After he became famous for his win, Preston began hosting tournaments. The biggest of these was Amarillo Slim's Super Bowl of Poker, which became for a time the second-largest poker tournament in the world behind the WSOP. (It was the SBOP that was the stage for Stu Ungar's first-ever tournament win.) He also hosted his own tournaments in Sun City, South Africa, and Adelaide, Australia. His name and fame took him to casinos around the world, including one memorable stop in Colombia. While visiting for the opening of the Casino de Caribe in Cartagena, he was kidnapped by henchmen of the infamous drug lord Pablo Escobar. When Escobar found out who he Preston was he took him on a tour of the country. Preston had a set of buttons and cufflinks made for Escobar resembling his own, which were made of uncirculated $1 and $5 gold pieces; Escobar sent Preston his own set of buttons made of uncut, unpolished emeralds.
In his time, Preston made big bets with some of the most famous names in America. He once won a bet with tennis champion Bobby Riggs in a game of ping-pong played with iron skillets, and bested Minnesota Fats in a game of pool played with a broomstick. He took $2 million off Hustler publisher Larry Flynt, and won bets with Evel Knievel and Willie Nelson, among others. Some of his greatest stories were collected in his biography, Amarillo Slim In A World Full Of Fat People.
While his fame and fortune carried him far in life, it couldn't save him from a terrible mistake. In 2003, at around the same time the WSOP was going on, he was indicted on three charges of indecency with a 12-year-old girl (reportedly one of his granddaughters). Through a plea bargain he ended up being convicted on three misdemeanor counts of assault, paying a $4,000 fine and serving a two year deferred sentence. While in the law's eyes he will be clean at the end of the two years, the public will likely always remember him as a child molester. It's a sad fate for a man who did more than anyone else to make poker a legitimate pastime for millions of people around the world.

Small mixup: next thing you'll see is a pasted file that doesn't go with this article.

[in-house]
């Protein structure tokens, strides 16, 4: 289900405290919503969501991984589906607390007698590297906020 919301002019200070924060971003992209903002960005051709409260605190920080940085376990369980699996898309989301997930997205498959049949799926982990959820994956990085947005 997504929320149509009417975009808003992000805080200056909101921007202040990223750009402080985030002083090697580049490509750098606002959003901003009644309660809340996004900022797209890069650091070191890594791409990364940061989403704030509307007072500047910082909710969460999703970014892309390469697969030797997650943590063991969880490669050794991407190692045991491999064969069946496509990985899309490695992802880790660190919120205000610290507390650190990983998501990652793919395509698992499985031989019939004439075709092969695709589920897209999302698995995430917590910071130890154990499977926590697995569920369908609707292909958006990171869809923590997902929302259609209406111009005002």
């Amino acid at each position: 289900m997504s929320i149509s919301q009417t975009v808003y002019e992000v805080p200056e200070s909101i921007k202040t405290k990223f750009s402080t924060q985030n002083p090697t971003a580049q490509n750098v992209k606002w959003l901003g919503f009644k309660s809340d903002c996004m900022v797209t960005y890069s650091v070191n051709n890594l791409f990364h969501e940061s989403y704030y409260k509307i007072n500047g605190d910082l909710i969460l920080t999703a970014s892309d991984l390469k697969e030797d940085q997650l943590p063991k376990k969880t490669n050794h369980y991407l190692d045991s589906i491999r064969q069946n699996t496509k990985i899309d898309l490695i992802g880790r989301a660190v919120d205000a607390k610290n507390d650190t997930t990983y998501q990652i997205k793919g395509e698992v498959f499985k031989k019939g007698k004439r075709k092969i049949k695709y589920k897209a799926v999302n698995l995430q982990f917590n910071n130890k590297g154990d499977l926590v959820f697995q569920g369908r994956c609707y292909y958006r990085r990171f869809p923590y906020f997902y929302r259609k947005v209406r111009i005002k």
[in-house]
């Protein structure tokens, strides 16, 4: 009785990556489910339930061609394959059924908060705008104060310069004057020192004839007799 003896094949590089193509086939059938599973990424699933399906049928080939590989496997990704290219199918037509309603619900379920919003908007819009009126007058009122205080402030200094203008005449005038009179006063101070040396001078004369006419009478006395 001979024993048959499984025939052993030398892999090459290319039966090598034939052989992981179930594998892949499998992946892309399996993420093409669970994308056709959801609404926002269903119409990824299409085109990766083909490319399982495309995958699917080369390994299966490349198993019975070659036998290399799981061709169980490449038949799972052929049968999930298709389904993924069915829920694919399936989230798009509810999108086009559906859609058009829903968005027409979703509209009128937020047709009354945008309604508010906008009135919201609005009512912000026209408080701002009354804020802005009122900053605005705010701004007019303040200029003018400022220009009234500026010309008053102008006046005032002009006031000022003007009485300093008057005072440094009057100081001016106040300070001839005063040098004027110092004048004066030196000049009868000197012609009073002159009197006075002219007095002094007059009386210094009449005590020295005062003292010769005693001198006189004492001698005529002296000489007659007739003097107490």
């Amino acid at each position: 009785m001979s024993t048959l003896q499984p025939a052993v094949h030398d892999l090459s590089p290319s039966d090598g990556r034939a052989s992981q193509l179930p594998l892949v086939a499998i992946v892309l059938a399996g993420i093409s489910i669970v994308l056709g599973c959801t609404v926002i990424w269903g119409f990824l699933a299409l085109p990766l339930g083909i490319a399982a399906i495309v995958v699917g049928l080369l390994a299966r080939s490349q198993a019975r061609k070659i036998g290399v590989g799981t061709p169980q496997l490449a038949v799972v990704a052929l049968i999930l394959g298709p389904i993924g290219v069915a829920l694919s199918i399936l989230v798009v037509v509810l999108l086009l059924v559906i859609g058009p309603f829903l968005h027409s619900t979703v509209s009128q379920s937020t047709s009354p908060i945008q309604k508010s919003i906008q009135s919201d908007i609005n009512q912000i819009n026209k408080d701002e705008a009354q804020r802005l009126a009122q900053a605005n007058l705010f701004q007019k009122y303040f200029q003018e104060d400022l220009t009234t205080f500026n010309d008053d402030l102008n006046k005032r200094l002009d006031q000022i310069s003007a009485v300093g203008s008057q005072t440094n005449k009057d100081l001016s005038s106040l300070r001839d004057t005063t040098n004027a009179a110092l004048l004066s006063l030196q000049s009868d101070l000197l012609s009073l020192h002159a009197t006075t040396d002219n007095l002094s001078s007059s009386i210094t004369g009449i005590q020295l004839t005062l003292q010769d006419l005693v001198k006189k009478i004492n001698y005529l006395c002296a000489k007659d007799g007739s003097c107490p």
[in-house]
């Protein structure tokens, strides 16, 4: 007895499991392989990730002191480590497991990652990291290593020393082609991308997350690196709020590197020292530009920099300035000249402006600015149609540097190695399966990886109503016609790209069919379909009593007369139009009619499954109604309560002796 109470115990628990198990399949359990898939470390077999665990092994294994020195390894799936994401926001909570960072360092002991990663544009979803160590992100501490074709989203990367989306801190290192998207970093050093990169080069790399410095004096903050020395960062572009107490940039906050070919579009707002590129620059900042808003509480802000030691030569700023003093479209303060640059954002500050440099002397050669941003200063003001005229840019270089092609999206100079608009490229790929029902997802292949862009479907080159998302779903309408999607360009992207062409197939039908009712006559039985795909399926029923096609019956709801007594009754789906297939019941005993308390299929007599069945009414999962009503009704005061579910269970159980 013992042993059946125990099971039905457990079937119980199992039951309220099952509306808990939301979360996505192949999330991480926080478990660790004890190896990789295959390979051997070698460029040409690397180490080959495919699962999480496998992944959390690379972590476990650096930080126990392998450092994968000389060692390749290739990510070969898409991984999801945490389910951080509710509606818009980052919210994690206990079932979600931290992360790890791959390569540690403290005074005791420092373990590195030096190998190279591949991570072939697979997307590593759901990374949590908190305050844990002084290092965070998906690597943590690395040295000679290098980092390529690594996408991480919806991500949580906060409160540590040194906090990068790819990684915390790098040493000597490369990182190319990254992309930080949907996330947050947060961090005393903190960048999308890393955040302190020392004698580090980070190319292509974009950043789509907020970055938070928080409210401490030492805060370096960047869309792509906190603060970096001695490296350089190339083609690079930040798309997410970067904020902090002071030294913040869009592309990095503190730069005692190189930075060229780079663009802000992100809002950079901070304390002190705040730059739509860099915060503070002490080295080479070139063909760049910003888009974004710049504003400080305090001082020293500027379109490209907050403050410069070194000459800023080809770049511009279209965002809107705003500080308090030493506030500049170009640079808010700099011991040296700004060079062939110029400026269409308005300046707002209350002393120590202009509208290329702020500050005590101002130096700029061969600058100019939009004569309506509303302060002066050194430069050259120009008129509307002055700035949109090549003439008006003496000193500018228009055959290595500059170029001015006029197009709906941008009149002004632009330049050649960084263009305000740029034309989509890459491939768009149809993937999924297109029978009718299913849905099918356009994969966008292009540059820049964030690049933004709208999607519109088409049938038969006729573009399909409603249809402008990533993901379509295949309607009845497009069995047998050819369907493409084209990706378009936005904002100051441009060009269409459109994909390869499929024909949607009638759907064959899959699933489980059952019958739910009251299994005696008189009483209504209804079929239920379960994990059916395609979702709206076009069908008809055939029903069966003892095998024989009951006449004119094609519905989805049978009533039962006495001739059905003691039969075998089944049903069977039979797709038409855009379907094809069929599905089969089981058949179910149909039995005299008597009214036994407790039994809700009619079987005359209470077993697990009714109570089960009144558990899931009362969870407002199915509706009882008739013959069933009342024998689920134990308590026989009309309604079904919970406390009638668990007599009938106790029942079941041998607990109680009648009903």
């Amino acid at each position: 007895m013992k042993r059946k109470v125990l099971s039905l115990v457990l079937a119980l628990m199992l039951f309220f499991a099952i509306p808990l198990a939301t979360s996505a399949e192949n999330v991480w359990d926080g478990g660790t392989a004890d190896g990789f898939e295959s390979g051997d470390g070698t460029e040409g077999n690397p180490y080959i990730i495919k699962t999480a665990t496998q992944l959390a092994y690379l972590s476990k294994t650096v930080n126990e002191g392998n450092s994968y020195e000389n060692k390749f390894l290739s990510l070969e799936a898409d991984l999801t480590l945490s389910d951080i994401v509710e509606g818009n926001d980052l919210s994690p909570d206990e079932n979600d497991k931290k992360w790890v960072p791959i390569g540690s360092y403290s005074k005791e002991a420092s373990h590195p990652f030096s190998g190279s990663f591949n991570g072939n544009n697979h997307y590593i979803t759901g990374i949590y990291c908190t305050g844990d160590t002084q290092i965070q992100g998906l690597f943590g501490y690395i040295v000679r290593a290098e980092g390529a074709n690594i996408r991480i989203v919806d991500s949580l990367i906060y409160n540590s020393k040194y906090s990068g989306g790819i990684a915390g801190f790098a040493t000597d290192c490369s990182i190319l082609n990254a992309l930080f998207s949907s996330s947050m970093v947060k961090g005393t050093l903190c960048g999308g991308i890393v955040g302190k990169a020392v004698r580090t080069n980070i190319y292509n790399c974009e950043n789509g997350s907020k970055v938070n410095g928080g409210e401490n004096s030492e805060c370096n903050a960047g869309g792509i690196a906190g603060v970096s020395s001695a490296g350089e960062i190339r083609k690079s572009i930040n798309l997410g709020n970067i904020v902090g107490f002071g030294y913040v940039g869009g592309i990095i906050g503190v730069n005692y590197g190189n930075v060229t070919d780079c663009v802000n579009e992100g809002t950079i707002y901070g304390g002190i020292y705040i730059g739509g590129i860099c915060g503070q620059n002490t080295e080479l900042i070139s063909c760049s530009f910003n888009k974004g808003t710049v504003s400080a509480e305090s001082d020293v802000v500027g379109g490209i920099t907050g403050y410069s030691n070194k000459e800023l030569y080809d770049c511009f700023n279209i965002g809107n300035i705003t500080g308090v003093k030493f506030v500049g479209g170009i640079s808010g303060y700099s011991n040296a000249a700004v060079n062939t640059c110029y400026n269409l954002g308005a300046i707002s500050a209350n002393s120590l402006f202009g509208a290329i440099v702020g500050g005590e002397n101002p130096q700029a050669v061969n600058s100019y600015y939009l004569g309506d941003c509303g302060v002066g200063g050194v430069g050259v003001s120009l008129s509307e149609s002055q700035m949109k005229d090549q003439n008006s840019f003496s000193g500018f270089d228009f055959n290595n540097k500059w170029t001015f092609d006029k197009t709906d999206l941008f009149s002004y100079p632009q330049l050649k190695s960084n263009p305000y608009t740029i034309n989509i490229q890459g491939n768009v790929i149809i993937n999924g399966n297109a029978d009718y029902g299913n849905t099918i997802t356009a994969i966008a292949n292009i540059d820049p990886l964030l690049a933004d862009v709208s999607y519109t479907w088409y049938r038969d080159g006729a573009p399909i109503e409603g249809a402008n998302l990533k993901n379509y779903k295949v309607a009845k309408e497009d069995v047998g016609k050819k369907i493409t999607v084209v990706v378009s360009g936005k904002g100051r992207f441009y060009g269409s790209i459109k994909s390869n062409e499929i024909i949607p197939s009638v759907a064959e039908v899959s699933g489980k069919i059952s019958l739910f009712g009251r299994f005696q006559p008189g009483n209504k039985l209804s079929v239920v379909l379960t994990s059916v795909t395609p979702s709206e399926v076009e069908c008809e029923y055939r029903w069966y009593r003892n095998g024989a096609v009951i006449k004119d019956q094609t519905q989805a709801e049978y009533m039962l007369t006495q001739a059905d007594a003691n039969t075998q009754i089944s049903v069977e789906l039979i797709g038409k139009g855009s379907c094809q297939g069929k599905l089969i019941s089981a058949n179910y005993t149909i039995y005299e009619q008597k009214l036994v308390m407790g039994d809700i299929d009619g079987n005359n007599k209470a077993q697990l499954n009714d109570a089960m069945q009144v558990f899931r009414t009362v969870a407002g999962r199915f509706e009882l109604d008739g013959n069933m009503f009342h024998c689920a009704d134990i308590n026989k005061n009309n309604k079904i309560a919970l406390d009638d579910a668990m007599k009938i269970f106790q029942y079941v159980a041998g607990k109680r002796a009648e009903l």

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Slim

If places like Betfair have proved anything, it’s that you can bet on the outcome of basically any event these days.

If you don’t believe us, take a look at some of the most outrageous prop bets in gambling history.

5. Amarillo Slim’s bets

We said you could bet on anything “these days”, but legendary Texan gambler Amarillo Slim spent his whole life doing that way before Betfair and other online casinos existed.

Slim could fill this list all by himself, but for the sake of brevity let’s just give some of his highlights:

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  • Racing a horse: Slim bet that he could beat a racehorse in a hundred-yard dash, and got no shortage of takers. The only condition was that he would choose the track; he chose 50 yards one way and 50 yards back. By the time the horse had stopped, turned around, and got up to speed again, Slim was over the line.